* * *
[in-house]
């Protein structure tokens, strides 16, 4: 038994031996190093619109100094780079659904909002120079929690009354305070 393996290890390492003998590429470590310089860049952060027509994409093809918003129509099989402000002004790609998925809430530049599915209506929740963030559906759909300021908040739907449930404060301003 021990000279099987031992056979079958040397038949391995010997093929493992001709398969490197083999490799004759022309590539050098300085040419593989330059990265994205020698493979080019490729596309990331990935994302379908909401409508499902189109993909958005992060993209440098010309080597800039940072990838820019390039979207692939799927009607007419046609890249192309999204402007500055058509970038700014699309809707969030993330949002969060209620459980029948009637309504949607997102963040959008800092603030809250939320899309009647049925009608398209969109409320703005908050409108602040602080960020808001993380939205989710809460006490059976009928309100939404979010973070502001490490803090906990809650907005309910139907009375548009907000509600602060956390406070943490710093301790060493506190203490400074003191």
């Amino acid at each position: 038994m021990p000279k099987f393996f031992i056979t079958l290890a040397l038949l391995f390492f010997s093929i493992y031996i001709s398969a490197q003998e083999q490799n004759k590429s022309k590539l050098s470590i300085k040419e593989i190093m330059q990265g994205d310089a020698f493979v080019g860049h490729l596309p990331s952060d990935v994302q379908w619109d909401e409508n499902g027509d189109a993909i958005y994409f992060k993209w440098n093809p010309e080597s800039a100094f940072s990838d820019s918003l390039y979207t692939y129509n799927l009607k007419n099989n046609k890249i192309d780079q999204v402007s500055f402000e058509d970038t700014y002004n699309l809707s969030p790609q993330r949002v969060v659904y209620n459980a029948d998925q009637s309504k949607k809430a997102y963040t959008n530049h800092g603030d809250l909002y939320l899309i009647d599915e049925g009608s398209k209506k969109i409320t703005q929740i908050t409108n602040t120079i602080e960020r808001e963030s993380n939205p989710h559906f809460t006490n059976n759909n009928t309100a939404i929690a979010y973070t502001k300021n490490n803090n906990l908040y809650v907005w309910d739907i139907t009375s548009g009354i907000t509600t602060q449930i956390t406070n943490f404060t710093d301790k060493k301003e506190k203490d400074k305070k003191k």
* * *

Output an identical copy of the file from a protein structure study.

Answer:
[in-house]
């Protein structure tokens, strides 16, 4: 038994031996190093619109100094780079659904909002120079929690009354305070 393996290890390492003998590429470590310089860049952060027509994409093809918003129509099989402000002004790609998925809430530049599915209506929740963030559906759909300021908040739907449930404060301003 021990000279099987031992056979079958040397038949391995010997093929493992001709398969490197083999490799004759022309590539050098300085040419593989330059990265994205020698493979080019490729596309990331990935994302379908909401409508499902189109993909958005992060993209440098010309080597800039940072990838820019390039979207692939799927009607007419046609890249192309999204402007500055058509970038700014699309809707969030993330949002969060209620459980029948009637309504949607997102963040959008800092603030809250939320899309009647049925009608398209969109409320703005908050409108602040602080960020808001993380939205989710809460006490059976009928309100939404979010973070502001490490803090906990809650907005309910139907009375548009907000509600602060956390406070943490710093301790060493506190203490400074003191």
């Amino acid at each position: 038994m021990p000279k099987f393996f031992i056979t079958l290890a040397l038949l391995f390492f010997s093929i493992y031996i001709s398969a490197q003998e083999q490799n004759k590429s022309k590539l050098s470590i300085k040419e593989i190093m330059q990265g994205d310089a020698f493979v080019g860049h490729l596309p990331s952060d990935v994302q379908w619109d909401e409508n499902g027509d189109a993909i958005y994409f992060k993209w440098n093809p010309e080597s800039a100094f940072s990838d820019s918003l390039y979207t692939y129509n799927l009607k007419n099989n046609k890249i192309d780079q999204v402007s500055f402000e058509d970038t700014y002004n699309l809707s969030p790609q993330r949002v969060v659904y209620n459980a029948d998925q009637s309504k949607k809430a997102y963040t959008n530049h800092g603030d809250l909002y939320l899309i009647d599915e049925g009608s398209k209506k969109i409320t703005q929740i908050t409108n602040t120079i602080e960020r808001e963030s993380n939205p989710h559906f809460t006490n059976n759909n009928t309100a939404i929690a979010y973070t502001k300021n490490n803090n906990l908040y809650v907005w309910d739907i139907t009375s548009g009354i907000t509600t602060q449930i956390t406070n943490f404060t710093d301790k060493k301003e506190k203490d400074k305070k003191k």